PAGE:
I WALK into Tapas Revolution at Meadowhall and someone gives me a Spanish straw hat to wear. I hesitate. In these Politically Correct days I might be accused of cultural appropriation or some such codswallop. Besides, such hats tend to make me look like Pedro the donkey troubler. I try it on. It does.
One man the hat suits right down to the ground is Omar Allibhoy, chef-patron and originator of this small but simply scrumptious chain of tapas bars. He’s the right nationality and he’s got the looks – a touch of a young, bearded Paul McCartney.
We are here to celebrate his Tapas Revolution’s (shouldn’t that be Revolución?) second anniversary at Meadowhall, the launch of a new menu and, in the words of a Press release, “a beautiful, al-fresco style terrace usually found in Las Ramblas in Barcelona . . . bringing an authentic feel of Spain to the heart of Sheffield.”
Well shake my maracas. To me it looks like a bit of wooden trellis with some plastic hanging plants. “Rustic timber,” says the hyperbolic Press release. To Omar it is the answer to a senor’s prayers. It seems people have mistaken the bar for the public seating, wandered straight through the restaurant and, worse, gone out the other end.
Now I could no more walk through here without wanting to eat the entire menu than turn down a free holiday in Madrid. For this place serves the tastiest food in Meadowhall.
I know you’ll be thinking here’s a blogger with a free meal inside him but just listen to Omar explain how he puts the juiciness into his range of sangrias. As his barmen can’t reach out and pluck an orange from a tree every time they make a jug of Spain’s national drink ”the fruit is cooked and matured for two weeks to extract all the essence.”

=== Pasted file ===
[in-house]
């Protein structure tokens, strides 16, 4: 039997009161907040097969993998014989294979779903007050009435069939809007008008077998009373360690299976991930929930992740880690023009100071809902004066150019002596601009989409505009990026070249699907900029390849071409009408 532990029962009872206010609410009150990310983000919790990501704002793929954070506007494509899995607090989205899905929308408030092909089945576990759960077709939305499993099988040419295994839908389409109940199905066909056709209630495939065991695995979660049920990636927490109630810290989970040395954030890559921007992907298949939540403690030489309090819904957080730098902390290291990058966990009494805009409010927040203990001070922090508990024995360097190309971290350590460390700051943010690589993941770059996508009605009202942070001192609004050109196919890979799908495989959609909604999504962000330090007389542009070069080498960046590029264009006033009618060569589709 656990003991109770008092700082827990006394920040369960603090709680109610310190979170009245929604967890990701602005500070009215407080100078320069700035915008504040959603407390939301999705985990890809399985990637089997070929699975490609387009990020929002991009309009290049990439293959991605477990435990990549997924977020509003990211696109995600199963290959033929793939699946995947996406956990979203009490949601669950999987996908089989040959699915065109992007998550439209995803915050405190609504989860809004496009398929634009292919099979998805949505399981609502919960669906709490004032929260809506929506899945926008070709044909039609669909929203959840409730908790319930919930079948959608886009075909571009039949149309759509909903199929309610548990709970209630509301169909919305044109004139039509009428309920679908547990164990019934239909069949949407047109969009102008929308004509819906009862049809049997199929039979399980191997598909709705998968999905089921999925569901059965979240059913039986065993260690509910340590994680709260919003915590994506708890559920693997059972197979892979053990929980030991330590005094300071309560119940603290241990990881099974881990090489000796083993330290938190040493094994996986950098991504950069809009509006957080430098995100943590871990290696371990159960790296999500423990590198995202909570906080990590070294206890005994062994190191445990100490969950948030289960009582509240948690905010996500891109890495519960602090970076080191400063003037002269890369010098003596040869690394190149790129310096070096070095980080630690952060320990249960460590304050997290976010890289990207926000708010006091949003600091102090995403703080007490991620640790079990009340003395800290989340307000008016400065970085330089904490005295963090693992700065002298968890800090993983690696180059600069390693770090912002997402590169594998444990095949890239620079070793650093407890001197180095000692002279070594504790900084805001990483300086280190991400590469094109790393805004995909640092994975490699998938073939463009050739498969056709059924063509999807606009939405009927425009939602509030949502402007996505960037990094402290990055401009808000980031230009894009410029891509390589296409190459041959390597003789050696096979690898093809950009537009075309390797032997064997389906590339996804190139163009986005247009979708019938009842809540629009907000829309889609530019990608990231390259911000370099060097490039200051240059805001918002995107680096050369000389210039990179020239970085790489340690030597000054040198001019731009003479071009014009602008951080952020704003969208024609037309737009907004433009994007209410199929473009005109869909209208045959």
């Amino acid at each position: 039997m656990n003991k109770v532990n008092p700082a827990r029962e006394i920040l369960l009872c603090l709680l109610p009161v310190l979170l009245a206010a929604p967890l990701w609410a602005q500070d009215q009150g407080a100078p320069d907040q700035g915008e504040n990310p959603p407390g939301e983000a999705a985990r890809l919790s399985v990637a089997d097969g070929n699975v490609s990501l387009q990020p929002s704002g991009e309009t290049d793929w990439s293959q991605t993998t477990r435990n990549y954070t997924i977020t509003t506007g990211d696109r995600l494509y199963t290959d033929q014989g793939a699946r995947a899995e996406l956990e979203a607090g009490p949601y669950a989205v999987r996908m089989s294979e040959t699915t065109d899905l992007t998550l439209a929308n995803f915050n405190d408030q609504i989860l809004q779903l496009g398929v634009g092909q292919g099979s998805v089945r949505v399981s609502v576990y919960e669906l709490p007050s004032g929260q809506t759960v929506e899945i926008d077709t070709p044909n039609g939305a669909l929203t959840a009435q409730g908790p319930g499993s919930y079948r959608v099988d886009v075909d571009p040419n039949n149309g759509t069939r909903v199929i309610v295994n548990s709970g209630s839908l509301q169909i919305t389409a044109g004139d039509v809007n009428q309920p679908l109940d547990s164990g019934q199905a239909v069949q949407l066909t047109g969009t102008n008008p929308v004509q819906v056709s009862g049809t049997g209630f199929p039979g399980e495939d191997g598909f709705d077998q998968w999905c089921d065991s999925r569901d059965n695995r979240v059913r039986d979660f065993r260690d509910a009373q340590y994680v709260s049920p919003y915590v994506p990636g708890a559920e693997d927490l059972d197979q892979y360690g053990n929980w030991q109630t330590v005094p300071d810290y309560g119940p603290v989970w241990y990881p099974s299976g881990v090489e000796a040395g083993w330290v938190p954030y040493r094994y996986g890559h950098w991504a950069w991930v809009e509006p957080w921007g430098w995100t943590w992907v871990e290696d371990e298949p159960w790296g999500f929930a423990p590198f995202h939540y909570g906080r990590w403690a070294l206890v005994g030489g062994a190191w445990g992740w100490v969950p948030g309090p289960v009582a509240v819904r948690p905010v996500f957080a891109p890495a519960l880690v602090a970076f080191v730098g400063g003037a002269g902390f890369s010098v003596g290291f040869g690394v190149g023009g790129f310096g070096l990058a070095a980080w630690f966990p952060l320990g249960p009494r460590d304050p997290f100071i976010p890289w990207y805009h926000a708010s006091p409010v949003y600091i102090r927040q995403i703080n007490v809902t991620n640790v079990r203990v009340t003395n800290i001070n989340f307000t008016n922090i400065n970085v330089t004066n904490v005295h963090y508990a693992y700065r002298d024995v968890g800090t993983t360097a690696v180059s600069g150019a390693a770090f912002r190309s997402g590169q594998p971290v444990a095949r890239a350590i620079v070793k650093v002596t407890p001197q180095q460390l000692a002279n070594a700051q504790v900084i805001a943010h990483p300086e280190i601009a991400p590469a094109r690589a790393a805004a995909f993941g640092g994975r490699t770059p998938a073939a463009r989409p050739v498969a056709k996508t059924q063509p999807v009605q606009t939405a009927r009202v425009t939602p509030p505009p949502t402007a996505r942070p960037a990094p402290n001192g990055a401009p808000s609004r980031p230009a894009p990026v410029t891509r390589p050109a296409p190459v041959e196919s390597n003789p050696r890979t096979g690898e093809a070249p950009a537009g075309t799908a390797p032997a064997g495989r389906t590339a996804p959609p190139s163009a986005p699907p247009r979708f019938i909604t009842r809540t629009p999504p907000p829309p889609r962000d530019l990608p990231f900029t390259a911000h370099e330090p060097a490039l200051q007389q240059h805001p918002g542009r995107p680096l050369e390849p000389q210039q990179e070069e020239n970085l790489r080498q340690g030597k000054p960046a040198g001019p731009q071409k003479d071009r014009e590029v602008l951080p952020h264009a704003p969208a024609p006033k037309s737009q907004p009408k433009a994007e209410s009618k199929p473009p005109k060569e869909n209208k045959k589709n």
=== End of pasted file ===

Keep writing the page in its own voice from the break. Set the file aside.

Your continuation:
I try a carafe of tradicional (£16 for 75cl) made with red wine, pineapple, orange, strawberry and Heaven knows what else) and you feel you are drinking sunshine or, at least, the essence of Spain.
The tapas start coming and with the Jamon Iberico de belota Montenevado, dry aged for at least two years from acorn-fed pigs I feel I am eating essence of pig. So thinly carved you can almost see through it, it is salty, tangy and exquisitely porky. It is ham to die for, or at least the pigs did.
Omar passes by and I enthuse about his ham. His eyes light up as he tells me to look out for something even better. “We have found ham from North East Spain where the free range pigs are fed on chestnuts. They can’t call it organic because, being free range, they don’t know what else the pigs eat.”
Almost all the tapas are first class but I‘ll mention just a couple in detail. If you thought cheese on toast was just cheese on toast then you’ve never had Pan Mallorquin. This is grilled bread spread with fiery chorizo paste topped with melted, gutsy Manchego cheese dribbled with honey. It makes the prospect of Welsh rarebit as enticing as a wet Sunday in Pontypridd.
The croquetas, deep-fried balls of chorizo and Bechamel, oozed flavour while I loved the lemony, honeyed chicken wings (Alitas de pollo a la miel y limón) and, a star turn, Chorizo a la sidra (spiced Asturian sausage roasted in cider).
Omar keeps a close eye on Meadowhall, as he does all his seven restaurants, visiting them regularly. He is still passionate and enthusiastic about his food, insisting on the best ingredients and it shows on every plate.
I plan to be back but they won’t make me wear that hat.